As soon as we cleared the pond we started climbing up Wildcat Mountain peaks E and D; my god was it steep. On the way up, I ran into 3 different groups of day hikers who had intend to clear the mountain but instead, after only 2 miles, turned around because of how difficult it was. There was one section that went straight up and even though it was only 20 feet, it literally took me 5 minutes before I was able to make it up. On top of peak D is an observation tower and gondola shuttling tourists from the bottom of the mountain to the peak.
We heard there was food at the bottom of the mountain via the gondola but we decided to press on and distance ourselves from the crowded mountain top. Up next were peaks C and A and they were just as challenging as the rest of the Whites.
We regrouped at Carter Notch Hut, the last of the huts in the Whites, and ate lunch. Already at the hut was a southbound thru-hiker. He congratulated us on making it this far – we congratulated him and asked him how his hike has been thus far. He didn’t answer immediately and when he finally spoke it became very apparent he would be lucky to make it out of New Hampshire. We tried to give him a pep talk but he had all but given up and kept saying how horrible and demoralizing Maine had been. Oh well, only 20% make it for a reason. We moved on and made the steep climb up to Carter Dome. When Rock Boat and I reached the summit, we were greeted by a mother grouse and her chicks. I’ve heard grouse since Georgia but this was the first I’ve seen.
Five more miles of hiking brought us to Imp Campsite where I was forced to set up tent on a tent platform, not the best scenario for my style of tent but I made the best of it. We will be out of New Hampshire soon and I keep reminding myself to enjoy these days because there are not many left. Other than my physical pain, I feel great and have been hiking strong.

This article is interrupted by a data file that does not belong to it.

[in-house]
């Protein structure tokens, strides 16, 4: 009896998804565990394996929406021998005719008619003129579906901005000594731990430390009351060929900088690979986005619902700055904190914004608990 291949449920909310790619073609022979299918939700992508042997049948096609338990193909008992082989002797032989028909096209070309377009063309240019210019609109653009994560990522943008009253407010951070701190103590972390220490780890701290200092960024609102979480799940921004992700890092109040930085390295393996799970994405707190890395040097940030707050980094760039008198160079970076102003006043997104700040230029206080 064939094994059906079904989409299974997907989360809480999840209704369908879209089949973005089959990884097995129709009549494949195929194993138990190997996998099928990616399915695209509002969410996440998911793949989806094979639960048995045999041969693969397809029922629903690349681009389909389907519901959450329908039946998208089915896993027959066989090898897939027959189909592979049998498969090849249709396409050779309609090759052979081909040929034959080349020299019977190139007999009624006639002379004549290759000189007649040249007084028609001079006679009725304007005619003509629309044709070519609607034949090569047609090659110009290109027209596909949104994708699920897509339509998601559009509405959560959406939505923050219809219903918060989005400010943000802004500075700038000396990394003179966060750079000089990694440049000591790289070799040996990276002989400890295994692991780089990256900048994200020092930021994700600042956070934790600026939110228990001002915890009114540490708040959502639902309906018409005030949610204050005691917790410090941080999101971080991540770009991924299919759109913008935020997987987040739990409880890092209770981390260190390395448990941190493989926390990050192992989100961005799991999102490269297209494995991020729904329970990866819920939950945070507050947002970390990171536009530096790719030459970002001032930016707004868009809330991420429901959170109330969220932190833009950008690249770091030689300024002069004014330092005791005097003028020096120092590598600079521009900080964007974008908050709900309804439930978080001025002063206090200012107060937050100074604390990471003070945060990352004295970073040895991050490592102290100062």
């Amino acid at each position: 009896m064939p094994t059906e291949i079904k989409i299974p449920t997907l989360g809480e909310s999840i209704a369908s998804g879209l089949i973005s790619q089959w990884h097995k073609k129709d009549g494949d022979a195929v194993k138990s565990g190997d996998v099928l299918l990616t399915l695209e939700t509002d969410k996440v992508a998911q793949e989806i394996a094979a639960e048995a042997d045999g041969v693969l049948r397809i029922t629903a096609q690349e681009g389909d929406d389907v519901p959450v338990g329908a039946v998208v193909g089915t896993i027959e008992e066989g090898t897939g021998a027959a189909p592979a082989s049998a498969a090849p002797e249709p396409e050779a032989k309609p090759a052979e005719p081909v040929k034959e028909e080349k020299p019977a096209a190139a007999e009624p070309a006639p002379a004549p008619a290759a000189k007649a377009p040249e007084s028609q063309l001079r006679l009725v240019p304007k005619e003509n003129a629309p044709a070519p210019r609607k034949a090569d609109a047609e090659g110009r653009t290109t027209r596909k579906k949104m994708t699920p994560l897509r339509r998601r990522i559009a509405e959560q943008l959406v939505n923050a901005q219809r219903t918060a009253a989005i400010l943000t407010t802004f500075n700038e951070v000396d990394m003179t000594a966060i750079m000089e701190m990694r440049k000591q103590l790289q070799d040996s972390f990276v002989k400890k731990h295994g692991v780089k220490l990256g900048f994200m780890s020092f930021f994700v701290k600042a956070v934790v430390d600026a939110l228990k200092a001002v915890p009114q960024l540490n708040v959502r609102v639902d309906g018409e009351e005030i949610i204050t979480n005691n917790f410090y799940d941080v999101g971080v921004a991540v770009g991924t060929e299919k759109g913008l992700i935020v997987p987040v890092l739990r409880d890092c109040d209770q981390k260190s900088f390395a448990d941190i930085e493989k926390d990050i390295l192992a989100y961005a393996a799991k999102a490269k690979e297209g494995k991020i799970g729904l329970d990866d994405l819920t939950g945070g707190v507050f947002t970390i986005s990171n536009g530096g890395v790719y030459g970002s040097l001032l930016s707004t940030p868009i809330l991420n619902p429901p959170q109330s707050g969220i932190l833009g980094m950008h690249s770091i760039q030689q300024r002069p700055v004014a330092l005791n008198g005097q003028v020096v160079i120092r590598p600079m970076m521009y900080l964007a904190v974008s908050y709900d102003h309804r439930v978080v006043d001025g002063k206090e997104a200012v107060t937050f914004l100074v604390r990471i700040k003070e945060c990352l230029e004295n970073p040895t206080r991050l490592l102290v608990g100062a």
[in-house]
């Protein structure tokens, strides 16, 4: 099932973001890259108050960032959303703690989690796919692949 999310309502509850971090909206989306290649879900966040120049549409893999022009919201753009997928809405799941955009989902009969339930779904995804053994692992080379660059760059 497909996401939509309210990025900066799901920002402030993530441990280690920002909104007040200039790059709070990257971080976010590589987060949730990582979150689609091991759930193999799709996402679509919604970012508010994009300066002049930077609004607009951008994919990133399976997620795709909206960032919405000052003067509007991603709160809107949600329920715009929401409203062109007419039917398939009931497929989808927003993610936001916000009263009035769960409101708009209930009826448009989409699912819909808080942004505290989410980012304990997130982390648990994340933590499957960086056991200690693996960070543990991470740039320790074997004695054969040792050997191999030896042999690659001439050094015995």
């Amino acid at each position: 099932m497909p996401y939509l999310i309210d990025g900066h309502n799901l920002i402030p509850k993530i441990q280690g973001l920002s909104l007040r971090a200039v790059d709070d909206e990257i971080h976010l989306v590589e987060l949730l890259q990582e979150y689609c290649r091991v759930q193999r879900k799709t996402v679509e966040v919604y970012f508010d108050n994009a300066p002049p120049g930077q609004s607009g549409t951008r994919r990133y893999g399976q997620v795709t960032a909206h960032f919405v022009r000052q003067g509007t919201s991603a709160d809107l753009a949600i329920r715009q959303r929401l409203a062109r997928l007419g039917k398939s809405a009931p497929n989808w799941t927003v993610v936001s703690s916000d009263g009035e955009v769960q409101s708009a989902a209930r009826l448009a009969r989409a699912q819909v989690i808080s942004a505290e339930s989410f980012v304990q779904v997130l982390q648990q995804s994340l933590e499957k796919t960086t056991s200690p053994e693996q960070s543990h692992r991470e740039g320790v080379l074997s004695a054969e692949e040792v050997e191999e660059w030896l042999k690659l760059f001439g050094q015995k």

Day 154, 8/1/15
Start: Imp Campsite
Finish: Gorham, NH
Miles Hiked: 8.1
Miles To Go: 298.2
Overall Miles Hiked: 1891
We were out of food again and had intended on resupplying in Gorham just a few miles away. The trail into town was mostly downhill and easy. Rock Boat and I secured the last two rooms at the White Mountain Lodge and Resort. Right on the trail and at $30 a night and included breakfast, you can’t beat it. As I waited on the shower to open up, I called home. I won’t get into specifics but it became immediately apparent that I would not be hiking tomorrow and needed to come home as soon as possible. In the blink of an eye my attention turned from how many pizzas I planned on eating tonight to booking a flight home. When I got off the phone I broke the news to Rock Boat. He, Jeopardy and I have developed a strong friendship over the last few hundred miles – the news left everyone speechless. With only two and a half weeks and less than 300 miles to go, this was a hit to the guts. Within the next hour, I arranged a three-hour shuttle from the hostel to Portland, Maine for the morning, a hotel room for tomorrow night and a flight out the next morning.
The next several hours were very strange. The thru-hikers around me busied themselves with tomorrow’s hiking plans oblivious to my situation, I just sat on a chair and chimed in when called upon trying to act normal. In truth, I suddenly felt like an imposter; a hiker no more. If I could have left that instant I would have, the thought of everyone else but me carrying on with their dream in the morning made me sick. I retreated to my room and listened to music while I stared at the ceiling tiles. I only got up once to say a final farewell to Rock Boat. In the morning, I leave for home. I do not know if/when I will ever be able to make it back to the trail. My dream was to be a thru-hiker, to complete the journey in one calendar year. There is nothing wrong with section hiking it over several years, my hat goes off to section hikers because it’s an amazing feat no matter how you get it done. All I can say for sure is that this has been an amazing experience and I will never forget the people I met or mountains I climbed. Thank you all for supporting me every step of the way – as soon as I have an update on my trail status I will let you know.